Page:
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Auckland economy yet to bounce back

14 Apr 2010

The recovery of the Auckland economy is by no means a foregone conclusion.

David Wilson

The Institute of Public Policy's Director, David Wilson

That’s the message from Business and Economic Research Limited (BERL) and the AUT Institute of Public Policy’s (IPP) latest economic forecast for Auckland.

The second report in the quarterly series was launched today and forecast some improvements in various sectors but continued slow growth or the status quo in others.

In summary BERL forecasts for Auckland:
• a marginally brighter picture for manufacturing exports, but a difficult year for exporters selling to the US and European markets
• modest (at best) employment growth
• another ‘stand still’ year for the retail sector
• considerable growth in house building activity but overall only “catching up” to lost activity
• net migration gains in the short term, but easing over the medium to longer term as Aucklanders look to greener pastures across the ditch

BERL Chief Economist Dr Ganesh Nana says there are “few signs that the Auckland economy is leading the nation into recovery. On the contrary, the picture for Auckland seems to follow that of nation.

“And looking beyond the short term, with New Zealand’s export revenues increasingly concentrated in primary commodities and associated processing, the question of the role of the Super City within such an economy needs to be urgently addressed.

“Auckland could continue as a property and consumer-oriented economy operating as a transport hub for New Zealand. Or, it could look to truly lead by providing that point of difference for NZ Inc to leverage.  Such a transformation has proved elusive for some time, and there is little sign that we are any closer to finding that export and wealth-generating leader for the nation.”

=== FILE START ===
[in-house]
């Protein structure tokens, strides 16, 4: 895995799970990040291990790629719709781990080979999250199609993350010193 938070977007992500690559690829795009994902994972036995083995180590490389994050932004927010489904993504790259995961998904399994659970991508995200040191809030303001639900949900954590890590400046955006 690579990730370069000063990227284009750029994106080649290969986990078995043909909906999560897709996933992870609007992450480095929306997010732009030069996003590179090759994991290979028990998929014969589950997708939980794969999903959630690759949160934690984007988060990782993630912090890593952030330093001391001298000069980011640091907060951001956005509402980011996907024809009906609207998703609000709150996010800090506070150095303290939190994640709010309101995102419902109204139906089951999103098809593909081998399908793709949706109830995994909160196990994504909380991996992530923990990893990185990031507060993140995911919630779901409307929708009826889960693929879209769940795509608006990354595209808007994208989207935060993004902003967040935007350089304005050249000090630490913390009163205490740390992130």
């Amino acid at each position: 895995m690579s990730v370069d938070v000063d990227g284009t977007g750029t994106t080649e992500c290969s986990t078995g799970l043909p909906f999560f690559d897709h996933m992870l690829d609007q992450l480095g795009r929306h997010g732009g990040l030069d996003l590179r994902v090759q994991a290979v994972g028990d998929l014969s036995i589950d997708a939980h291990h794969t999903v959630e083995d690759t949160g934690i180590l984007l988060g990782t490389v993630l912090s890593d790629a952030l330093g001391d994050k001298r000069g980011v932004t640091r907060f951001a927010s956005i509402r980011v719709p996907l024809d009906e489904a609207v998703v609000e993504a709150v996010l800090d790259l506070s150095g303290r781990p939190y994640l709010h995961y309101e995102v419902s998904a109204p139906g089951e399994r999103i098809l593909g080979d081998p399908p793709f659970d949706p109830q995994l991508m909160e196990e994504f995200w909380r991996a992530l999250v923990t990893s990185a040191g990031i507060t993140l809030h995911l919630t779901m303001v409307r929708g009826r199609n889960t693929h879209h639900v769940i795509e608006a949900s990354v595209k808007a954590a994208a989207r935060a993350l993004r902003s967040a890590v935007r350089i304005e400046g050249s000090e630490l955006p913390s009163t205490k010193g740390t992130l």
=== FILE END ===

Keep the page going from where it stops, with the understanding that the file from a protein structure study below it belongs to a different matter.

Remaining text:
IPP Director David Wilson says the proposed governance structure for Auckland is unlikely to deliver the integrated approach that is needed to deliver growth and to see Auckland play its part in the country’s economy.

“If Auckland is to play its part in the New Zealand economy some stubborn structural elements in the economy need to be addressed – business as usual will not cut it. To do this will require an integrated regional approach, with both the public and private sectors contributing and in partnership with Wellington and neighbouring regions. In my view we are a long way from achieving those things in the structures proposed for Auckland’s governance” says IPP’s Director, David Wilson.

“The strategy advanced by the Government ignores history, fails to connect in any meaningful way with the diverse populations and neighbourhoods of the region, and in the process it raises questions about how the trust and confidence of citizens and ratepayers in the new governance structures will be realised,” says Wilson.

“Instead of connecting with the communities of the region, the Government proposes a structure which will see Auckland massively under-represented by world standards and the potential for minorities to be hopelessly under-represented at the top table. Democracy should not be an afterthought when designing democratic institutions.”

“CCOs must act in the public interest and should only be used for compelling reasons – especially when dealing with public assets.

“While words like efficiency, accountability and transparency sound great, most of the public will fall asleep when they are trotted out, what the public really want to know is ‘can we trust this lot?’”

For more information contact:
Dr Ganesh Nana - Chief Economist BERL
DDI 04 931 9206
Mobile 021 137 6530

David Wilson - Director IPP
DDI 09 921 9999 extn 8399
Mobile 021 763 085

Last updated: 14 Apr 2010 10:56am

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